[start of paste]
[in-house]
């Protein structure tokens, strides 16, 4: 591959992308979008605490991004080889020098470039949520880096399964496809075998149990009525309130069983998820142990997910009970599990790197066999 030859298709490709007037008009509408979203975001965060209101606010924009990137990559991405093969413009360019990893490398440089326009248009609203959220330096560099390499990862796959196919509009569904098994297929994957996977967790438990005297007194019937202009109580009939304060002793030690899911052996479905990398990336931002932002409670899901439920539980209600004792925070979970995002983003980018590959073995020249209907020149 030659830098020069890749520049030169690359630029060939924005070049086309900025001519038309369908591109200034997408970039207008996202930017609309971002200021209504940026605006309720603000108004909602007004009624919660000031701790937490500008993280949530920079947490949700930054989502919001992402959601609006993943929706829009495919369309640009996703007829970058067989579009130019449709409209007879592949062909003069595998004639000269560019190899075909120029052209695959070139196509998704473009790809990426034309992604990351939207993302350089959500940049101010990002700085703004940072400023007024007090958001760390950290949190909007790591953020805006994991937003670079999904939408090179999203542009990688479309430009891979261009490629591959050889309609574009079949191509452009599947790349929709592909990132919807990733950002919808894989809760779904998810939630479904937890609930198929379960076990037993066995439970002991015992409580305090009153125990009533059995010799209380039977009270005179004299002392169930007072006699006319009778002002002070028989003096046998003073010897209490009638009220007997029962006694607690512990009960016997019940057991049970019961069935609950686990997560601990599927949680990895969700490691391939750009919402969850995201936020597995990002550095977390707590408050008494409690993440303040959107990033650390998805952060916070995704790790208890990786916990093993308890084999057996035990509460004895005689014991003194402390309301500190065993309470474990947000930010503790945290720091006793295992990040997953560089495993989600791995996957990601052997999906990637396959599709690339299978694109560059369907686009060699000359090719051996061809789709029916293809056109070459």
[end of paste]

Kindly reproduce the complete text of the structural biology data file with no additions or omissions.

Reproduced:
[in-house]
């Protein structure tokens, strides 16, 4: 591959992308979008605490991004080889020098470039949520880096399964496809075998149990009525309130069983998820142990997910009970599990790197066999 030859298709490709007037008009509408979203975001965060209101606010924009990137990559991405093969413009360019990893490398440089326009248009609203959220330096560099390499990862796959196919509009569904098994297929994957996977967790438990005297007194019937202009109580009939304060002793030690899911052996479905990398990336931002932002409670899901439920539980209600004792925070979970995002983003980018590959073995020249209907020149 030659830098020069890749520049030169690359630029060939924005070049086309900025001519038309369908591109200034997408970039207008996202930017609309971002200021209504940026605006309720603000108004909602007004009624919660000031701790937490500008993280949530920079947490949700930054989502919001992402959601609006993943929706829009495919369309640009996703007829970058067989579009130019449709409209007879592949062909003069595998004639000269560019190899075909120029052209695959070139196509998704473009790809990426034309992604990351939207993302350089959500940049101010990002700085703004940072400023007024007090958001760390950290949190909007790591953020805006994991937003670079999904939408090179999203542009990688479309430009891979261009490629591959050889309609574009079949191509452009599947790349929709592909990132919807990733950002919808894989809760779904998810939630479904937890609930198929379960076990037993066995439970002991015992409580305090009153125990009533059995010799209380039977009270005179004299002392169930007072006699006319009778002002002070028989003096046998003073010897209490009638009220007997029962006694607690512990009960016997019940057991049970019961069935609950686990997560601990599927949680990895969700490691391939750009919402969850995201936020597995990002550095977390707590408050008494409690993440303040959107990033650390998805952060916070995704790790208890990786916990093993308890084999057996035990509460004895005689014991003194402390309301500190065993309470474990947000930010503790945290720091006793295992990040997953560089495993989600791995996957990601052997999906990637396959599709690339299978694109560059369907686009060699000359090719051996061809789709029916293809056109070459």